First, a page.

Fidelity: How to Take Advantage of '$700 Billion' Mass Affluent Opportunity

New research offers strategies for three target markets



Fidelity InvestmentsNew research from Fidelity Institutional seeks to help advisors to better take advantage of what they call the “the $700 billion mass affluent opportunity.” For the purposes of the research, the Boston-based mutual fund behemoth defines the mass affluent segment as having between $100,000 and $1 million in investable assets.

Among the findings:

  • 24% of mass affluent households in America do not currently work with a broker or advisor, but would consider using one.
  • Nearly 6 million mass affluent households in the U.S. today do not use the advice of a broker or advisor—six times the number of millionaire households that do not use advice.
  • Four million mass affluent investors could be open to switching brokers or advisors this year.
  • Even though most mass affluent professionals under the age of 40 uses some form of social media professionally, the group typically prefers telephone (58%) and email (38%) as modes of communication.

The white paper developed from the research, titled “Acquisition and Development Targets for Business Growth," identifies three segments that, according to the company, provide targeted opportunities for brokers and advisors. They are:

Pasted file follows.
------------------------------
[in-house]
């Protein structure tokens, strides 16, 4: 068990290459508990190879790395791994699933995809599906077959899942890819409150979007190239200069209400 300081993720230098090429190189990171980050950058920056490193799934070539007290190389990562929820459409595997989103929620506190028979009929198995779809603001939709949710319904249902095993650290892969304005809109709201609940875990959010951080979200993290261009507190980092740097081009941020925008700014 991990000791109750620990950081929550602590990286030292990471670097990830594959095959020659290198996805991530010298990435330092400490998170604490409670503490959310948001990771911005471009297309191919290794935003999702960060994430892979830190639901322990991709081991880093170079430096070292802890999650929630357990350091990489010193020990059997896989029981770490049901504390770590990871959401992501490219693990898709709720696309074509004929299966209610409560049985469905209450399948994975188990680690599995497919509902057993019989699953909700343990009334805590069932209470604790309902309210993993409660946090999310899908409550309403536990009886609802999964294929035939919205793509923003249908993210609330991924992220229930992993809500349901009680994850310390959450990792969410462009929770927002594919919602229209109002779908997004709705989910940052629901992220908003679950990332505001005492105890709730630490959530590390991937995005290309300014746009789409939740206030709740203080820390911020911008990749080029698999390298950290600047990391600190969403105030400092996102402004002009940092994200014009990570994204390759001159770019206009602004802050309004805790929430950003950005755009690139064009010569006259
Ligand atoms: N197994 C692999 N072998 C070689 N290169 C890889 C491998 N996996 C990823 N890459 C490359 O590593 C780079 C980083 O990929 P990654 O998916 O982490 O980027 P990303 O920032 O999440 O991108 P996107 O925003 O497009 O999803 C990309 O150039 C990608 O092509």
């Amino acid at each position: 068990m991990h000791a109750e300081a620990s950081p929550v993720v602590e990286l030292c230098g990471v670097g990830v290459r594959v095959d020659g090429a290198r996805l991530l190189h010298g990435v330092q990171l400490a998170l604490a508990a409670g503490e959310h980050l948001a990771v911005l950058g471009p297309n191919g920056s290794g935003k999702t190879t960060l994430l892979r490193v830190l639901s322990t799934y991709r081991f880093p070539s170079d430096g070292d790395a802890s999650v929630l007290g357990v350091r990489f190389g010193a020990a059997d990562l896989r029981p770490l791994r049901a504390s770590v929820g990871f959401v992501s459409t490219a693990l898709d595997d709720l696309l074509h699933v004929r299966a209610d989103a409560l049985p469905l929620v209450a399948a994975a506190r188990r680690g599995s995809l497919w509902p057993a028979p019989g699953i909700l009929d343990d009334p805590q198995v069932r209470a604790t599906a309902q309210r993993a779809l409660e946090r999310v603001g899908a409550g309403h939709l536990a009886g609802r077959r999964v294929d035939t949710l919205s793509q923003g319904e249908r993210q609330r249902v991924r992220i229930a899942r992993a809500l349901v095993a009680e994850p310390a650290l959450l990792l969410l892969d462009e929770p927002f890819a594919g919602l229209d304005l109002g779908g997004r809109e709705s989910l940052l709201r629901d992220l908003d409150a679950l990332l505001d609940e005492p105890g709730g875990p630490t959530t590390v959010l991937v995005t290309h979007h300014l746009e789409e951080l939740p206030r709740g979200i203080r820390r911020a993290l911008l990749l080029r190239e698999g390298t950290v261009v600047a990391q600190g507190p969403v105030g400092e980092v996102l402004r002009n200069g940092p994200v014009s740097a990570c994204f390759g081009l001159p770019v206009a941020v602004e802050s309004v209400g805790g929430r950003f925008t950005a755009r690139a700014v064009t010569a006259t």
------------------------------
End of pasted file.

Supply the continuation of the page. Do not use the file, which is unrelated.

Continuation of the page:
• Investors new to advice. While non-advice-users tend to skew younger and less affluent, the findings from the study will show that investment in the development of this segment—including their unique relationship with technology—could potentially pay long-term dividends, as these investors could grow into the next generation of millionaires.
  • Existing clients. In times of economic difficulty, existing clients provide a baseline of opportunity that can be the most immediate path to growth—if you retain and develop your most valuable clients through understanding and addressing the issues that concern them the most.
  • Potential switchers. Market turbulence produces a constant stream of prospective clients who become more receptive to doing business with new brokers or advisors. Knowing their biggest sources of dissatisfaction can help you identify strengths to accentuate in order to win these new clients from competitors.
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